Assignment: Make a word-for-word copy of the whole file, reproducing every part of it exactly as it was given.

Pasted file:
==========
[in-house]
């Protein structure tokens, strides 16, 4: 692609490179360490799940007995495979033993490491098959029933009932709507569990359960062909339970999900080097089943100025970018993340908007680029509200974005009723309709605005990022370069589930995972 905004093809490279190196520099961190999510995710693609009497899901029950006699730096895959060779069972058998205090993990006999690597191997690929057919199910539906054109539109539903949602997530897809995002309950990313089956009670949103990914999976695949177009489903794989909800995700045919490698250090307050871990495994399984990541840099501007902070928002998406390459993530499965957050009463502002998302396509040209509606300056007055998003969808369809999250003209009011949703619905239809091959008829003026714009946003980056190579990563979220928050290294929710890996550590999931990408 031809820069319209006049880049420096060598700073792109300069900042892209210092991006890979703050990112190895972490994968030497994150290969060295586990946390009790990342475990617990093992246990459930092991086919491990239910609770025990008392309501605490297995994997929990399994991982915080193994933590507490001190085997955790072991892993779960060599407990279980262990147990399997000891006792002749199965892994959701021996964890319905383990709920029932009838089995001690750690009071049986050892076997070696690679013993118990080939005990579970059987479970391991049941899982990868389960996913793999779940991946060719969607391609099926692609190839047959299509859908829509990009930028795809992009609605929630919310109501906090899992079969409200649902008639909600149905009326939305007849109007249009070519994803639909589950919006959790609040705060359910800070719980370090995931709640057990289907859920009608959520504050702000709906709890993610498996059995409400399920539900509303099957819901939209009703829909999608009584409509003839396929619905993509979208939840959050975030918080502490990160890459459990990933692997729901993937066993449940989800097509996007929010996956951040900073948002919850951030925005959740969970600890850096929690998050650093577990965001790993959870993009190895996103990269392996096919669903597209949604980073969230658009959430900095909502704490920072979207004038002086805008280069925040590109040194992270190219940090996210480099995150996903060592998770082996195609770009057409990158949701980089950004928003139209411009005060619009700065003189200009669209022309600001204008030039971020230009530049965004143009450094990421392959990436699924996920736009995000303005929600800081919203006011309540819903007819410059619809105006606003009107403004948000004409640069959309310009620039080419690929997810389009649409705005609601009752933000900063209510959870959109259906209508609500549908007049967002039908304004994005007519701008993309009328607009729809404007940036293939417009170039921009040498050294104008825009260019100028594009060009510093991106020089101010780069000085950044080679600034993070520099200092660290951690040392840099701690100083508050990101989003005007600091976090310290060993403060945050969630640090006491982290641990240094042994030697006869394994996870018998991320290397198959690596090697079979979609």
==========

[in-house]
């Protein structure tokens, strides 16, 4: 692609490179360490799940007995495979033993490491098959029933009932709507569990359960062909339970999900080097089943100025970018993340908007680029509200974005009723309709605005990022370069589930995972 905004093809490279190196520099961190999510995710693609009497899901029950006699730096895959060779069972058998205090993990006999690597191997690929057919199910539906054109539109539903949602997530897809995002309950990313089956009670949103990914999976695949177009489903794989909800995700045919490698250090307050871990495994399984990541840099501007902070928002998406390459993530499965957050009463502002998302396509040209509606300056007055998003969808369809999250003209009011949703619905239809091959008829003026714009946003980056190579990563979220928050290294929710890996550590999931990408 031809820069319209006049880049420096060598700073792109300069900042892209210092991006890979703050990112190895972490994968030497994150290969060295586990946390009790990342475990617990093992246990459930092991086919491990239910609770025990008392309501605490297995994997929990399994991982915080193994933590507490001190085997955790072991892993779960060599407990279980262990147990399997000891006792002749199965892994959701021996964890319905383990709920029932009838089995001690750690009071049986050892076997070696690679013993118990080939005990579970059987479970391991049941899982990868389960996913793999779940991946060719969607391609099926692609190839047959299509859908829509990009930028795809992009609605929630919310109501906090899992079969409200649902008639909600149905009326939305007849109007249009070519994803639909589950919006959790609040705060359910800070719980370090995931709640057990289907859920009608959520504050702000709906709890993610498996059995409400399920539900509303099957819901939209009703829909999608009584409509003839396929619905993509979208939840959050975030918080502490990160890459459990990933692997729901993937066993449940989800097509996007929010996956951040900073948002919850951030925005959740969970600890850096929690998050650093577990965001790993959870993009190895996103990269392996096919669903597209949604980073969230658009959430900095909502704490920072979207004038002086805008280069925040590109040194992270190219940090996210480099995150996903060592998770082996195609770009057409990158949701980089950004928003139209411009005060619009700065003189200009669209022309600001204008030039971020230009530049965004143009450094990421392959990436699924996920736009995000303005929600800081919203006011309540819903007819410059619809105006606003009107403004948000004409640069959309310009620039080419690929997810389009649409705005609601009752933000900063209510959870959109259906209508609500549908007049967002039908304004994005007519701008993309009328607009729809404007940036293939417009170039921009040498050294104008825009260019100028594009060009510093991106020089101010780069000085950044080679600034993070520099200092660290951690040392840099701690100083508050990101989003005007600091976090310290060993403060945050969630640090006491982290641990240094042994030697006869394994996870018998991320290397198959690596090697079979979609």